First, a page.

• I repeat the terrorist won the war. We as a nation have given up our freedom in the name of safety and security. How may Americans were killed in the last 12 months and what percentage is this of all American deaths that were murder or accidental? Heck, how about the last 36 months?

    • Systematic government spying on ordinary US citizens is the number one threat to our country. Forget “terrorists”, left or right, or anything else. We all need to let our legislators know how we feel and pull the plug on this nonsense. Immediately!

    • Unfortunately it doesn’t surprise me at all, in fact I have predicted how people will react quite accurately many, many times.

      When the US government was setup it was stated that it would not last, that no republic has lasted for very long.
      And they were right, it didn’t last. It lasted longer then they thought it would, but it clearly has gone away (or at least mostly gone away).

      For some reason people believe if there is no revolution and you don’t change the terms on the documents that a government is the same, but of course that is not true.

      Communism, Socialism, and Democracy, are more alike then different and all are evil, when that is all you have (they are all in fact mob rule).

      People want what is best for them, and don’t care much about others. In fact they take great pleasure in telling other people how they should live their lives. The more people you have for a given resources the more likely that the system they will have for their government will be geared to maximize “the greatest good for the greatest number” (with the most powerful having a extra big share of that).

      And as a refresher course for any that don’t know (I know everyone here does know, but I’m going to say it anyways).
      The things that were really different about the US over other countries of the time were.
      1) The individuals rights come first.
      2) The automatic caste system, that you will be what your father was no matter what, was removed (or at least you had a shot at it).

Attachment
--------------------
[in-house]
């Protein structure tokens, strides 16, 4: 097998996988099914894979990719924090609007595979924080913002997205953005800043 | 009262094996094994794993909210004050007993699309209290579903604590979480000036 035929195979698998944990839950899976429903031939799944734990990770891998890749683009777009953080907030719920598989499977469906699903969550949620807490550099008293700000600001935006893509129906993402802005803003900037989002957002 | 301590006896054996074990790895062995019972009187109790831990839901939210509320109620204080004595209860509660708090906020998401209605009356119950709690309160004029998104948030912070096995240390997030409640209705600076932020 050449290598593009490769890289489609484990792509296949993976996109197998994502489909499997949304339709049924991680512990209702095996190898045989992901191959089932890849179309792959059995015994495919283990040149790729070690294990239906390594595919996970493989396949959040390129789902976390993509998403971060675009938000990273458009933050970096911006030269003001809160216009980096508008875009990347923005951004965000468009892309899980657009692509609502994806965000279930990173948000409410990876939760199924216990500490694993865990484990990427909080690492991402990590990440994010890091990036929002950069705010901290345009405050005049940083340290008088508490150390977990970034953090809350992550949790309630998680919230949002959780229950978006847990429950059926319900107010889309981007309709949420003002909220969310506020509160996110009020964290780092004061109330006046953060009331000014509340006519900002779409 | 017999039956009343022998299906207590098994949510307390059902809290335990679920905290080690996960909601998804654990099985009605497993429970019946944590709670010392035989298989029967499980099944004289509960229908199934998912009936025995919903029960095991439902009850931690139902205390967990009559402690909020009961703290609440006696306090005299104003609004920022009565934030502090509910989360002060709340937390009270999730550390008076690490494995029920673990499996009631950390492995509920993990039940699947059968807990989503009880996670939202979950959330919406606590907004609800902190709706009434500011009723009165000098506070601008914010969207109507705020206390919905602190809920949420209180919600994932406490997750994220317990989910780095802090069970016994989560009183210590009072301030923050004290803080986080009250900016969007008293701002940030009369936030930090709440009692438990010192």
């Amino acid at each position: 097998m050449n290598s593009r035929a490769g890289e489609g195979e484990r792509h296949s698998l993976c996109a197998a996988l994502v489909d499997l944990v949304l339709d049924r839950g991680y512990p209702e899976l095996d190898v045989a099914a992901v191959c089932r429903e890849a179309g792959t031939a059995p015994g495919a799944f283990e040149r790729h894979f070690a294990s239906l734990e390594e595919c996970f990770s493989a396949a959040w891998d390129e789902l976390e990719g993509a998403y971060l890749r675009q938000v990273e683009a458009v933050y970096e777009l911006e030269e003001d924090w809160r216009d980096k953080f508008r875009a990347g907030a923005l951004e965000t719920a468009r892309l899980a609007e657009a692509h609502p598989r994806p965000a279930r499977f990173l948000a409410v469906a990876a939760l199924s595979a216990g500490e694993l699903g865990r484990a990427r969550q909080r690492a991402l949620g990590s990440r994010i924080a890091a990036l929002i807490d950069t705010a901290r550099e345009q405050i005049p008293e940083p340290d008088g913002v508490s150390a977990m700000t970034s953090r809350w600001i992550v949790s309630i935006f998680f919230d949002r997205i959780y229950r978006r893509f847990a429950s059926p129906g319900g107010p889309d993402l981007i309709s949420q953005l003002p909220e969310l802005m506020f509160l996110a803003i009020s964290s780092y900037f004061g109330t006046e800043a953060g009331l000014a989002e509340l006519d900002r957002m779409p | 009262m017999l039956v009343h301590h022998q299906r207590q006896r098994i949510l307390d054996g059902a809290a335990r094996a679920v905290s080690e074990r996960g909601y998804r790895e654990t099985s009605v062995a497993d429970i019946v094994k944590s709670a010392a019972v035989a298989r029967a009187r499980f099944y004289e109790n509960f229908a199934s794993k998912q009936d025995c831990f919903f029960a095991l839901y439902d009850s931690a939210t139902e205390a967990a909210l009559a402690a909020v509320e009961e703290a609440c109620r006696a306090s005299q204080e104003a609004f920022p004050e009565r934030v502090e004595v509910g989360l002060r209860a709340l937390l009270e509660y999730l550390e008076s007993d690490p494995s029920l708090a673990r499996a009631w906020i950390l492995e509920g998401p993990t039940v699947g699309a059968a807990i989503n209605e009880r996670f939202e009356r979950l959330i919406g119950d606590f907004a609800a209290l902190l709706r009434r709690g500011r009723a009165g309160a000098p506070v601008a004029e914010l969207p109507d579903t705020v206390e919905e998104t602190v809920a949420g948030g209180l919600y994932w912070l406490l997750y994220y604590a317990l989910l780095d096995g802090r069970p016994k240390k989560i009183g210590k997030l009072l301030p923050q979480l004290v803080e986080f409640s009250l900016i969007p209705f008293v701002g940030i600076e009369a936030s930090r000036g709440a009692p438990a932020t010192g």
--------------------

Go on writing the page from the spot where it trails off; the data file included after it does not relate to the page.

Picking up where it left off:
3) We would not be a Britain or a Spain, that had “colonies” (really just conquered people), we would instead lead by example.

      Of the three above I can only say that #2 seems to be in place in this day and age.

    • BTW I think it is very naive to believe that all this is going to be little more then a bit of a black eye.
      The general population has already moved on to other concerns, they are already preparing to be completely surprised by the next time that is is shown that the government is using the powers they gave to them.

      • My bet is that there will be a couple of scape goats that take a little heat but by November, nobody will even recall what the NSA is. All that will be remembered is that Snowden is a traitor. Personally, I think that the people in the government who are knowingly violating the public’s constitutional rights are the real traitors. They are the people that are entrusted to preserve the rights of people. They should all go away for a very, very long time including all of the politicians who cover for them.

  3. Yesterday’s WSJ had a lead article on Doves and Hawks at the Fed. The Doves have been much better at forecasting economic activity in the last several years than the Hawks which leads one to believe maybe the Doves are correct on what the Fed is doing.

    • Latetom,
      I think of it like the “frog in boiling water” story. Unfortunately, the doves think they can make the water just a little warmer, without killing us. At least the hawks realize it is possible to boil us alive, even if they don’t realize when it will happen…

      • Time will tell, until then we all including the Fed are unsure exactly what will happen or when.